Gothic 3 with the latest Community Patch (and not Forsaken Gods) -- just finished this, and with all the hard work of the community, I've gotta say it was quite nice. The difficulty/grind/tedium factor kinda shot up about mid-way through, and I ended up god-moding it because that started boring me. I just don't get that much out of "fight these twenty guys all at once, and don't ever mess up or any one of them could kill you in two hits". But the first half was fine and the variety was fun and it's a huge game. But definitely get the latest and greatest community patch. And stay away from Forsaken Gods unless you just get it for free and want a good laugh...
Jade Empire -- I enjoyed it. Very linear, so not directly comparable.
Silverfall -- sorta fun for a couple of hours, then grind-tastically annoying. Never finished the first "level" because re-grinding through the swamp over and over just wore me down.
Guild Wars and probably any MMORPG ever made -- I believe I mentioned that I dislike pure and obvious grinds, so, um, none of these really work for me.
Drakensang -- another surprisingly enjoyable game that many people have probably never heard of.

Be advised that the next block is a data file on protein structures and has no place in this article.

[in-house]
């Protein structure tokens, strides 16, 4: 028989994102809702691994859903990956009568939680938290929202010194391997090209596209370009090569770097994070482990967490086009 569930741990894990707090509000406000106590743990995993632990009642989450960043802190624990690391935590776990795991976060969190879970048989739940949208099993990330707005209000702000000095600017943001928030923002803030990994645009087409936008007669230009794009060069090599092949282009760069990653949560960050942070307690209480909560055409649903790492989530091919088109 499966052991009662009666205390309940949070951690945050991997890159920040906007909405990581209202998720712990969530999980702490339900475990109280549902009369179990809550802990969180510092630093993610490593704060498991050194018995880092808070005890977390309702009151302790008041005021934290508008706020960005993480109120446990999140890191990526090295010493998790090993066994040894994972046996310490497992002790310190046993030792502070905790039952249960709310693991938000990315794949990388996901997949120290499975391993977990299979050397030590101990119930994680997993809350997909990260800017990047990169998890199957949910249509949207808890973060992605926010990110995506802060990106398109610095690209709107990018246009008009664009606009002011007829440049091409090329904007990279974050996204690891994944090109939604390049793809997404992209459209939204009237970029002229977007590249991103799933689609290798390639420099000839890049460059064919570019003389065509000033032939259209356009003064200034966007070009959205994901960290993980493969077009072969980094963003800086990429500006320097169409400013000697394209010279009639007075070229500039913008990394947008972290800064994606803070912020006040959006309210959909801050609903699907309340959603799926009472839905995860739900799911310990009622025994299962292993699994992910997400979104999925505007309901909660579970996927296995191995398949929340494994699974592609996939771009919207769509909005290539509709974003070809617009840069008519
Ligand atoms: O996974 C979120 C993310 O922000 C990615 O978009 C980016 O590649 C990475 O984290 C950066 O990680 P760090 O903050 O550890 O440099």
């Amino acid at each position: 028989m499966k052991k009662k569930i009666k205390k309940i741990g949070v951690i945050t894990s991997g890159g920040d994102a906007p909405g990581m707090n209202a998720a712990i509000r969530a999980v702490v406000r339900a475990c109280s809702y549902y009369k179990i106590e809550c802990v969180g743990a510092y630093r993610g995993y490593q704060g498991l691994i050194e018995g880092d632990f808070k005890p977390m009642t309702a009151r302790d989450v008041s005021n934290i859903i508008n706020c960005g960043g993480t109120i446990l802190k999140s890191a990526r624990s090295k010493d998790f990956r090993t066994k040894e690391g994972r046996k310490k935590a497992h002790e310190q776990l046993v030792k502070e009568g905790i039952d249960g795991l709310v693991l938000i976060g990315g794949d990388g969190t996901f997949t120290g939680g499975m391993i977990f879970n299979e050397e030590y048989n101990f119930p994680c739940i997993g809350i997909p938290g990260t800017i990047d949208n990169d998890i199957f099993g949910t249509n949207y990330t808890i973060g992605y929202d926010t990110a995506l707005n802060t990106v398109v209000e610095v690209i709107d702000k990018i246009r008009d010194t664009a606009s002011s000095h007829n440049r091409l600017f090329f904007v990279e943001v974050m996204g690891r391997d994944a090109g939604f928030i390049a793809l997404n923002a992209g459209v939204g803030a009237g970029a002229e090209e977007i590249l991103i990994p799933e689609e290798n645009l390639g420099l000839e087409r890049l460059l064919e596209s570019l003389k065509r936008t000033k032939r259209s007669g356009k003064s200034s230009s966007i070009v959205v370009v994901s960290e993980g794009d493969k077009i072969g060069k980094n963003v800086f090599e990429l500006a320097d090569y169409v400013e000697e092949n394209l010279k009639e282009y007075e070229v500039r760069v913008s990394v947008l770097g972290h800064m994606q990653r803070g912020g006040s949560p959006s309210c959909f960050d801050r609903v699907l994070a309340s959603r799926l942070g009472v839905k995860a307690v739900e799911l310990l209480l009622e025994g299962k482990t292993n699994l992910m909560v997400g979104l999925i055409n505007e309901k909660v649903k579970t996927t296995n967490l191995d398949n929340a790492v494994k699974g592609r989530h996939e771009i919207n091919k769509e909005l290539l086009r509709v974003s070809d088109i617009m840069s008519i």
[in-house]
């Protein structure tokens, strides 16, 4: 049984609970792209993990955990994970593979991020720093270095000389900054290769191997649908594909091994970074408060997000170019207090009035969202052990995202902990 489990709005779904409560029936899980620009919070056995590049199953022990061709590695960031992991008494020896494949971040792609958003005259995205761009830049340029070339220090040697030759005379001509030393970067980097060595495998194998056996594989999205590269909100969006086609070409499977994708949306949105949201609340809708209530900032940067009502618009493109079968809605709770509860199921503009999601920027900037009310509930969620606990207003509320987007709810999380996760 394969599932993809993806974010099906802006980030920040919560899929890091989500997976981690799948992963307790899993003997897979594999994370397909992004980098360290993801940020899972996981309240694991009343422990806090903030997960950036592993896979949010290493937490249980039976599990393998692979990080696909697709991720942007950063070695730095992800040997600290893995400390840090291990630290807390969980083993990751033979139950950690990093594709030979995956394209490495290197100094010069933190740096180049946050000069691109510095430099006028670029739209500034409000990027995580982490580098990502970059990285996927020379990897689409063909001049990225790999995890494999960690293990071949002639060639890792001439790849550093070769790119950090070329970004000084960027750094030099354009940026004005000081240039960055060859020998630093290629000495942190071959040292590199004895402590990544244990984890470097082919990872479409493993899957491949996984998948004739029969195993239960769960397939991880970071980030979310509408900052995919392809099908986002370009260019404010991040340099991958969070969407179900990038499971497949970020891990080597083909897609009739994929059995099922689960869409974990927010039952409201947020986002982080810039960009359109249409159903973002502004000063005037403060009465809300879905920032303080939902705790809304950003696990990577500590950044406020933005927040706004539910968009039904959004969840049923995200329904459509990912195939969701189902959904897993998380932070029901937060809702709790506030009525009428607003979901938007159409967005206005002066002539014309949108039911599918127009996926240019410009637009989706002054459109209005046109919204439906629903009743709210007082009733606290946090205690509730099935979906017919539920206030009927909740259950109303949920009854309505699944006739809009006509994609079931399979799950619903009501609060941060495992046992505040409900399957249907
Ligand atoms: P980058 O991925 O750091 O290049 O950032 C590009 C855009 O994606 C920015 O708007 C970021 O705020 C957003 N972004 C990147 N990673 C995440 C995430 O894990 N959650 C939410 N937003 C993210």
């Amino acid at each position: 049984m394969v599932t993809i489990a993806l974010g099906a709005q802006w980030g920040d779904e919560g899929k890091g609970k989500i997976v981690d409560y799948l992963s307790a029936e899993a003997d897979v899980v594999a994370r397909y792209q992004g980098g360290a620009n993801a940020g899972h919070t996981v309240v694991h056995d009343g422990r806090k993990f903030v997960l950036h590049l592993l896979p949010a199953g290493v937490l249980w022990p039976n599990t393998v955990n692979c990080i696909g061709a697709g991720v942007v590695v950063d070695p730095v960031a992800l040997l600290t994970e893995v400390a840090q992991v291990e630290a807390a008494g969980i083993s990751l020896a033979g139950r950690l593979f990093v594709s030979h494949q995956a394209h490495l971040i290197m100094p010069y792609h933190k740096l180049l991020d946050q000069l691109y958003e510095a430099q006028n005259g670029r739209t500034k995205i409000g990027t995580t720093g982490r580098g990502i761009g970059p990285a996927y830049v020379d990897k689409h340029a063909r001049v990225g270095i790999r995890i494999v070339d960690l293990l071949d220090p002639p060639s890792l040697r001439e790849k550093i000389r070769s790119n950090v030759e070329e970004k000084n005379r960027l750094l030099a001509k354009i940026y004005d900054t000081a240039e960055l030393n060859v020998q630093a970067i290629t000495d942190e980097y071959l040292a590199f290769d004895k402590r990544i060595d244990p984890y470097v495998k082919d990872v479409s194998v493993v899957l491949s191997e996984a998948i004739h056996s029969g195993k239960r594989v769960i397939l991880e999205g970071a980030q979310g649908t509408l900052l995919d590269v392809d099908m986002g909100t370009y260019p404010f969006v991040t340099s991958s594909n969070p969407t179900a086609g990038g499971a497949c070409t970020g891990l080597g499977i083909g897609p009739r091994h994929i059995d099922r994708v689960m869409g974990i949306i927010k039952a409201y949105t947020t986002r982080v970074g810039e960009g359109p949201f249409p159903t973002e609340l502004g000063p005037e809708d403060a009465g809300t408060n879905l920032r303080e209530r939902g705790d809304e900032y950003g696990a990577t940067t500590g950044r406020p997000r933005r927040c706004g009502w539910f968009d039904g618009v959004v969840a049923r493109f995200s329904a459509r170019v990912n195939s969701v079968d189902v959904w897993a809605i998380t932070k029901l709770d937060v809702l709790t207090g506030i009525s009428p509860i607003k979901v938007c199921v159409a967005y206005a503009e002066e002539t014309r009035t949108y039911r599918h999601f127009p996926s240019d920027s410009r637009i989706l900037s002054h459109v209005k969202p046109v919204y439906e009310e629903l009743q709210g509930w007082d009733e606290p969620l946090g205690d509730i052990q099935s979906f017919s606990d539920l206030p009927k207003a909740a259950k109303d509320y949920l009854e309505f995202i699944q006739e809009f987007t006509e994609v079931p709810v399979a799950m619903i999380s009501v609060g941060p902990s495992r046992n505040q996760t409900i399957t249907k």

NWN -- hosed me part way through Undrentide, when they stoned my melee follower and told me to go kill a bunch of magic immune golems to get them unstoned -- not helpful for my magic-only character... More fun when I started a new char in the last chapter (so I got the free 15 starting levels) and then blasted my way through everything with my invincible monk...
NWN2 -- too highly scripted, I always hate knocking somebody down in two rounds and then the script pops up and magically kicks me down and tells me that my opponent is just so tough that I can't win and then stuffs me in a dungeon somewhere with no equipment. Major suckage. Complete break of any self-determination and role playing... Haven't finished it.
BG/BG2 -- similar, but older, experiences to NWN and NWN2.
On the whole, AD&D-based games have not been my favorites, mostly because I like to be a magic user in my RPGs, and (computerized) AD&D wants that to be a pain.